"We don't just drop schools," she said. "We give them time to fix things that are wrong first."
The possibility was first raised at mgoblog.com in an October 29 post:
Does Roy Williams and/or Larry Fedora get fired over this?
Note: I don't think this is OT as it surely will be a consideration in President Schlissel's pursuit of an Athletic Director.
Via the Chronicle. In short (and these are quotes from the Chronicle article):
- A department manager assigned papers, devised grades, and forged signatures.
- The athletics department was in on it.
- Ms. Crowder was the architect, but the tent was much bigger.
And my favorite part:
Among the host of people who had some knowledge of the classes’ existence were football players’ academic advisers, a counselor to basketball players (and a member of Coach Roy Williams’s inner circle), other professors in the department, the former football coach Butch Davis, other members of the football staff, and an academic dean. Even advisers for the college’s prestigious Morehead-Cain Scholarship steered students toward the classes, though it’s unclear the extent to which they knew the courses were fraudulent.
One of the most notable cases may be that of Jan M. Boxill, a philosophy professor and director of the Parr Center for Ethics. She was also an academic counselor to women’s basketball players who sent students to Ms. Crowder and suggested the grades they should receive. Ms. Boxill went on to serve as chair of the faculty for three years.
Also, this was shown to football coaches when Crowder's retirement was imminent:
UNC Chancellor: "We also accept the fact that there was a failure in academic oversight for years that permitted this to continue," Folt told UNC trustees last week.
I wonder what, if any, fallout this will have from an NCAA perspective and if there is actually any action taken, or if this is just going to further display that $$$ is the true driver in major college athletics and that nothing more will happen with this.
Given the actions at Northwestern to attempt unionization in the football program, I would think that reports like this could easily lend credence to the fact that athletics and athletic scholarships are not simply a voluntary "student-athlete" program. If it can be shown that such a significant portion of scholarship athletes in other programs also do not have basic reading and writing skills, let alone are taking fake or set-aside courses to maintain academic standings to participate in sports, it really weakens the statements from the NCAA yesterday.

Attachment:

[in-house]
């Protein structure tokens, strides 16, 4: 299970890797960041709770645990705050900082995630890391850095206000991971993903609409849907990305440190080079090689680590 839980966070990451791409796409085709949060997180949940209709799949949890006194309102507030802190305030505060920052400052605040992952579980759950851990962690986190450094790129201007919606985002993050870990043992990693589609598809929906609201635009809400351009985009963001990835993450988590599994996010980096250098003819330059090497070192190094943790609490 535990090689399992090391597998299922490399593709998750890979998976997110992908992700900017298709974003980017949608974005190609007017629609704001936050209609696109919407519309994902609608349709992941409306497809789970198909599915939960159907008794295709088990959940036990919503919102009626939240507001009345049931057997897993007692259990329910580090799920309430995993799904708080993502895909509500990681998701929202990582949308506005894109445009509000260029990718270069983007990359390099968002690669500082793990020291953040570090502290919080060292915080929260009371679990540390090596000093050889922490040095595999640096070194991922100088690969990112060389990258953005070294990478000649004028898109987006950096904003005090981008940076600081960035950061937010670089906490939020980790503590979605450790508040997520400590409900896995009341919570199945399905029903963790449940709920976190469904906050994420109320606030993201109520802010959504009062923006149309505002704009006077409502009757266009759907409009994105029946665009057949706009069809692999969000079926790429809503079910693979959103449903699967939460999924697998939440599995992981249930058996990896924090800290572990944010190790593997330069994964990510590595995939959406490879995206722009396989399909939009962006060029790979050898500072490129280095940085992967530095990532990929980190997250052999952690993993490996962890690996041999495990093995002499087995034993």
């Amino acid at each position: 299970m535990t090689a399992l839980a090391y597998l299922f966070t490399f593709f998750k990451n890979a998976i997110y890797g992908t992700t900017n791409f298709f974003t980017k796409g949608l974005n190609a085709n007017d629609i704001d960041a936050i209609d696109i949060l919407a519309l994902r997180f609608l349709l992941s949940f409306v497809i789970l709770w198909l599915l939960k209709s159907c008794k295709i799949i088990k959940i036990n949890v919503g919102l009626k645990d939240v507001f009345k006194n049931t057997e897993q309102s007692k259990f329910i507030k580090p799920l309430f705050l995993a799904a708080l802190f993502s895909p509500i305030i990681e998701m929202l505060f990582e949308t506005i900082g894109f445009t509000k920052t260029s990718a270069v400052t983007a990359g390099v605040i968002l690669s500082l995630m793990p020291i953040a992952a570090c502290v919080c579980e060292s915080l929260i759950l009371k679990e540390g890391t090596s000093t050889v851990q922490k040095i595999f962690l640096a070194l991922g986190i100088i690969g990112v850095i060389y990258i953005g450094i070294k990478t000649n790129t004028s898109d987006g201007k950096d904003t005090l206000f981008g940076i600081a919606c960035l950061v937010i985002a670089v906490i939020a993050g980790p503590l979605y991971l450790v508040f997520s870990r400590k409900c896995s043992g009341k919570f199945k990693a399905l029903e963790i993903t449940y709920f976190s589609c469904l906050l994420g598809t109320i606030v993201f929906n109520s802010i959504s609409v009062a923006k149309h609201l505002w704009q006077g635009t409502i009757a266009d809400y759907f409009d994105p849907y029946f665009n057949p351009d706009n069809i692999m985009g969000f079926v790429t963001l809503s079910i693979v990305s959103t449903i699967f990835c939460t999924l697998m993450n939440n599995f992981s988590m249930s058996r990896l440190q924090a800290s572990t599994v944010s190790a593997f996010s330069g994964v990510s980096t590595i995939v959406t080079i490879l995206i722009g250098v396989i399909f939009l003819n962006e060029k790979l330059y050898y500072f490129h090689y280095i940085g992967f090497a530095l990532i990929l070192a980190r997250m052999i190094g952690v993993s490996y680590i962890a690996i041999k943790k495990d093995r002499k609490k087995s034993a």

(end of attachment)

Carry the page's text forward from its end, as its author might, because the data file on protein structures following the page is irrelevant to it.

In a statement, NCAA chief legal officer Donald Remy disagreed with the idea that college athletes could be considered labor. The full remarks from Remy:
This union-backed attempt to turn student-athletes into employees undermines the purpose of college: an education. Student-athletes are not employees, and their participation in college sports is voluntary. We stand for all student-athletes, not just those the unions want to professionalize.
Many student athletes are provided scholarships and many other benefits for their participation. There is no employment relationship between the NCAA, its affiliated institutions or student-athletes.
Student-athletes are not employees within any definition of the National Labor Relations Act or the Fair Labor Standards Act. We are confident the National Labor Relations Board will find in our favor, as there is no right to organize student-athletes.